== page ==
For years health care workers have touted the benefit of using animals as part of a patient's care.
Studies show they can help lower a person's blood pressure, reduce anxiety and depression.
It was a packed house at the Rutherford County Juvenile Detention Center on Friday.
Dozens of children, parents and their attorneys filed into the courtroom. Kids who have been abused, neglected and just plain scared.
"Our children have had to testify against their parents, with certain acts that they've done, and it's terrifying," said juvenile court judge Donna Scott Davenport.
Earlier this summer Davenport had an idea to turn this normally frightening process into something a little less scary with the help of two small Shetland border collies.
"We've used these dogs to help them," said Davenport. "They hold them during testimony, and if they have a meltdown, they just take a moment and hug the dogs, and they just go on."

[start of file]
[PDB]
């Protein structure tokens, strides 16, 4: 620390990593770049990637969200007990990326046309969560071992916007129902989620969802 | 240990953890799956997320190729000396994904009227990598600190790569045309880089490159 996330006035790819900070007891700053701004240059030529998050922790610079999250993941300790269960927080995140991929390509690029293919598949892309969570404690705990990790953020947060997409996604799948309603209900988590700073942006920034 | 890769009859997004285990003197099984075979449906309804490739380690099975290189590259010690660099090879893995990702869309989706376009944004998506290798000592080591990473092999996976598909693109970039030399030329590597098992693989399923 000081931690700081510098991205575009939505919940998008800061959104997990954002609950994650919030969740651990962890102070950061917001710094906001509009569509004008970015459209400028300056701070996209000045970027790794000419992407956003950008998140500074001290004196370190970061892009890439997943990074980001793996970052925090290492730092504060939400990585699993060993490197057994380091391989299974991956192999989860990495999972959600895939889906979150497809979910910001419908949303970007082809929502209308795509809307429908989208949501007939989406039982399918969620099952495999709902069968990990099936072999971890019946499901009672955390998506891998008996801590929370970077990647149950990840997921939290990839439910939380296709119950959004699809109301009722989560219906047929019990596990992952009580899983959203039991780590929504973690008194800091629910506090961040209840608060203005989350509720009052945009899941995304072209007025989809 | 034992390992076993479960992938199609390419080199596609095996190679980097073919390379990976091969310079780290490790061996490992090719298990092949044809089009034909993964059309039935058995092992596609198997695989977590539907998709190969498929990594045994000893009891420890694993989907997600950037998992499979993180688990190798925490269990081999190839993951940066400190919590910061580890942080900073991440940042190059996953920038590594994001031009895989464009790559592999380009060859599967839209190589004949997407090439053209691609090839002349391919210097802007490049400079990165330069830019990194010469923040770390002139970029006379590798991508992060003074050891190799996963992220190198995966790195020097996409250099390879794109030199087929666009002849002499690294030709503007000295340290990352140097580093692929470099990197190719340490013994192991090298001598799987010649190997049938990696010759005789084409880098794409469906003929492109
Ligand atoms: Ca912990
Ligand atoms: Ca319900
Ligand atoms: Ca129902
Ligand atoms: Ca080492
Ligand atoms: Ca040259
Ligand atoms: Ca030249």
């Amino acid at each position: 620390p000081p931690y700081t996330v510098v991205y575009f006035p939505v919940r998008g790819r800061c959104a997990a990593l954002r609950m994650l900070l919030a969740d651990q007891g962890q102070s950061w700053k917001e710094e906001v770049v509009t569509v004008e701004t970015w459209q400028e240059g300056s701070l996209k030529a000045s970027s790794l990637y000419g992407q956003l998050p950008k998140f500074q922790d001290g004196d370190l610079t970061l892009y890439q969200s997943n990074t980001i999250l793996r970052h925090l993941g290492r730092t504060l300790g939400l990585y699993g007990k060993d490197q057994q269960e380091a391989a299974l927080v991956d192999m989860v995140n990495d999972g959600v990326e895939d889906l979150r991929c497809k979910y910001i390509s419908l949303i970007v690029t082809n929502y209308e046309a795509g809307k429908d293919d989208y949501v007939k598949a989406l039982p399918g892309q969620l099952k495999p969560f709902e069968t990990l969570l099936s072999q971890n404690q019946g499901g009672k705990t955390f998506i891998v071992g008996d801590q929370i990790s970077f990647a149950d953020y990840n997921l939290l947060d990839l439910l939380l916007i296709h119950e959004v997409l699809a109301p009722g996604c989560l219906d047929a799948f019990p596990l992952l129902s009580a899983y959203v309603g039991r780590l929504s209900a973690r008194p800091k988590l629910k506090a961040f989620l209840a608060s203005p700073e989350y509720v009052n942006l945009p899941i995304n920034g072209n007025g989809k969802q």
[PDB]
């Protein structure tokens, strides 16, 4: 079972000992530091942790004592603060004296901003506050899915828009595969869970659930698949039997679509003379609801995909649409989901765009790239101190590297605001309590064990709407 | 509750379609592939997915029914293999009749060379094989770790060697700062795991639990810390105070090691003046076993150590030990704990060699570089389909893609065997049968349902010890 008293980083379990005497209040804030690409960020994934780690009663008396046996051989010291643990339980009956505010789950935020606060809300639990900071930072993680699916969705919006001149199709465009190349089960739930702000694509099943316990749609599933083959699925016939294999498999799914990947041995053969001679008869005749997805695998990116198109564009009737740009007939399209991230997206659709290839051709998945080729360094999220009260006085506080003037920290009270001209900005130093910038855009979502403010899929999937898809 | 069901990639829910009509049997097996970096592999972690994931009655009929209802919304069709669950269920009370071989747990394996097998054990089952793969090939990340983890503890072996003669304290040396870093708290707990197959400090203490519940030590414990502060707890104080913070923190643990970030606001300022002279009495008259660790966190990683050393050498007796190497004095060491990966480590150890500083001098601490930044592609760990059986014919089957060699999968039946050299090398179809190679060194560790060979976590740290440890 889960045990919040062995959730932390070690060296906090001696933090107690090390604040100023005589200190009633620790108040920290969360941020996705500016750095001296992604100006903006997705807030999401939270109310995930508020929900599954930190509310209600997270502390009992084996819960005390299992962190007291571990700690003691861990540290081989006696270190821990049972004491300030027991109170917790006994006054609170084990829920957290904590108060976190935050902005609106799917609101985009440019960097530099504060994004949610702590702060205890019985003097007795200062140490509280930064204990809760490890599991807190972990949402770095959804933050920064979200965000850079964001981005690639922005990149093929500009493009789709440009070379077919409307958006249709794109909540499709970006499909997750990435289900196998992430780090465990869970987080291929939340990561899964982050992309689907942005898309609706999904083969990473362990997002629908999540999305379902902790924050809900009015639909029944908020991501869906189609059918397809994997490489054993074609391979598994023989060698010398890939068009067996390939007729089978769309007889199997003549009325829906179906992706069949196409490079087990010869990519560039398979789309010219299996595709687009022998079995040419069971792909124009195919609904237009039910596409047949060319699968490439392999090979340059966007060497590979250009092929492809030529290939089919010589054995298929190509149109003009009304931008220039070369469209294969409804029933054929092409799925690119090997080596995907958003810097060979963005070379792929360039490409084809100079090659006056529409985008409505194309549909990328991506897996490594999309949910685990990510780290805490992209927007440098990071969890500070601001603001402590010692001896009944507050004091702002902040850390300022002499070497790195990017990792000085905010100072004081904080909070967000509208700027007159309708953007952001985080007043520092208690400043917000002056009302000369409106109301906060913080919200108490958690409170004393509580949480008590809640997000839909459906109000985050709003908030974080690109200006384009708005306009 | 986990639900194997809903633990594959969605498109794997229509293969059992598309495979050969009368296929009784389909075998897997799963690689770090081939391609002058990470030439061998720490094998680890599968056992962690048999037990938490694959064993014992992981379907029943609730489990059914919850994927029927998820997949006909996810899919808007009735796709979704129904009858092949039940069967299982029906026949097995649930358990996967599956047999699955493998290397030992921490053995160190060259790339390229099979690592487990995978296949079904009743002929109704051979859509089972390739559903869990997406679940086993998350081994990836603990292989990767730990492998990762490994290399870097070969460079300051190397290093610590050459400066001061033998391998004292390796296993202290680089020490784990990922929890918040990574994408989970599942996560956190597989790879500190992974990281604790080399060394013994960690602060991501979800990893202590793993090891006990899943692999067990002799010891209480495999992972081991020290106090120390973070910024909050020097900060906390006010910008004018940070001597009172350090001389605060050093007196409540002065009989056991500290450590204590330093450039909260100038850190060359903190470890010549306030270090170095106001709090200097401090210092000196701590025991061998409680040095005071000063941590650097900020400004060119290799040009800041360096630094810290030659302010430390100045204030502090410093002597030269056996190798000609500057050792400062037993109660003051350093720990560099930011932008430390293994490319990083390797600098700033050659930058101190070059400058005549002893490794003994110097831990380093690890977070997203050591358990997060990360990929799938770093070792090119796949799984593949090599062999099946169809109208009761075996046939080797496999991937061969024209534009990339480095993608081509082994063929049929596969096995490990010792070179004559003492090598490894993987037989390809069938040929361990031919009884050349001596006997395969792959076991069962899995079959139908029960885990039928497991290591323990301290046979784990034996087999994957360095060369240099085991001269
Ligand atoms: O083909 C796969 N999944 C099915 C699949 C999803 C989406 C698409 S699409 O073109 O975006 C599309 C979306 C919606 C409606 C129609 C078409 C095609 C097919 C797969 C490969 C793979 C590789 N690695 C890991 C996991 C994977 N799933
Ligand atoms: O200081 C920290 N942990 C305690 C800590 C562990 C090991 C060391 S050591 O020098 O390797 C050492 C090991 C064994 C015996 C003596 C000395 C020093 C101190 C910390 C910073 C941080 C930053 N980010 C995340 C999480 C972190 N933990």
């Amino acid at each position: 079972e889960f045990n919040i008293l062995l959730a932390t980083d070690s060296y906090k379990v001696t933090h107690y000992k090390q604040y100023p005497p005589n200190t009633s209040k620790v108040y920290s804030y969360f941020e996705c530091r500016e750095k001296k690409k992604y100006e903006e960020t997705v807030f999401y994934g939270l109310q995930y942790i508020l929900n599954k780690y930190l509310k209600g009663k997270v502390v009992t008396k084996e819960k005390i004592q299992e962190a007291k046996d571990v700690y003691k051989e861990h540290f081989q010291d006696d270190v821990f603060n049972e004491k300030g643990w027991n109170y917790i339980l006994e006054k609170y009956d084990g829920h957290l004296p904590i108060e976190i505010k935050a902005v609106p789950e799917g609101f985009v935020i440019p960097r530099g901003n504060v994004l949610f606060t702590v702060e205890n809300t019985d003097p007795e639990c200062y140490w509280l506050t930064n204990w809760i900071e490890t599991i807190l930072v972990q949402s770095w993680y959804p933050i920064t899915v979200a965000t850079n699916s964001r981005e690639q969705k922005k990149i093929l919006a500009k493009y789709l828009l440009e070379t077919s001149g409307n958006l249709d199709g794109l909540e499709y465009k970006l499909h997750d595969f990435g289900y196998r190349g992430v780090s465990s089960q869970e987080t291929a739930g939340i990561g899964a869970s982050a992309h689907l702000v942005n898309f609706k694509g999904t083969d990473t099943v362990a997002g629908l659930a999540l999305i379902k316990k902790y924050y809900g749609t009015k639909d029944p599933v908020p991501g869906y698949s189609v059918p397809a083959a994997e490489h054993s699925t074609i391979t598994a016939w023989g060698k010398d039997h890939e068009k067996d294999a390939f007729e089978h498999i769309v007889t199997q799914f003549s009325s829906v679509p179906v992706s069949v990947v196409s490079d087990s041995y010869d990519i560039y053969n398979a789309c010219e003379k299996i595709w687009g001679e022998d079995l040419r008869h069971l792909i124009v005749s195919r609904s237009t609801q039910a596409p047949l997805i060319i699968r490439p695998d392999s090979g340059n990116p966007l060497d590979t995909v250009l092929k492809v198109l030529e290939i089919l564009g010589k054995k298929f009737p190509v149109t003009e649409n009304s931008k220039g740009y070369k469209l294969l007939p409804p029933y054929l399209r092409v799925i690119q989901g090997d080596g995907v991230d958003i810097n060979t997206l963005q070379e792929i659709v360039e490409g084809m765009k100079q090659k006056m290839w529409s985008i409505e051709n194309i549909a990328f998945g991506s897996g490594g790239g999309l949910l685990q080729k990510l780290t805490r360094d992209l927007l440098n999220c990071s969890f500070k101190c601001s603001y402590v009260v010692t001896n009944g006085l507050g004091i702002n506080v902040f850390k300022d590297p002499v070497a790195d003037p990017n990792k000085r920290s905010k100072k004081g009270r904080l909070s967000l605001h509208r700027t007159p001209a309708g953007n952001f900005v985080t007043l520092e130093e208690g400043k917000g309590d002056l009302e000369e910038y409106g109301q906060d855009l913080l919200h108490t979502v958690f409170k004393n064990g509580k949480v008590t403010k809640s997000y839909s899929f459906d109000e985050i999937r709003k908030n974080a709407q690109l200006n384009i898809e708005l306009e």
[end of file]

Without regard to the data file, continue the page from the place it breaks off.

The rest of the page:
At least twice a month, Mika, Trixie and their owner Susan Lucas from Delta Pet Partners stop by the juvenile detention center to visit with the kids.
"Along the way people have let them down," said Susan Lucas with Nashville-based Delta Pet Partners. "It's all about putting them at ease, making them feel good about where they are, getting them through a stressful situation."
It started out as a test project in Rutherford County to teach offenders coping skills and reduce stress and anxiety.
Some were a little hesitant at first, but now even the most hardened offenders can't resist the dogs' faces.
"We've had kids in her for murder and they get that dog, hug the dog, they get to emotionally interact with that dog," said Capt. Rebecca Baskette of the Rutherford County Juvenile Detention Center.
All the detainees learn how to train and work with the dogs, according to Baskette.
"That interaction with an animal also reflects onto their home life," said Baskette. "When they go home, they're able to maybe open up a little more and express themselves better."
Hopefully helping to break the cycle that brought them to the detention facility in the first place.
"They don't feel judged by the dog, that's the biggest part of it," said Lucas. "They get unconditional acceptance, and that's what we all want."
The program doesn't cost Rutherford County taxpayers a dime. Lucas provides the services free of charge.
The dogs are certified and trained through the Nashville Dog Training Club and Therapy ARC.
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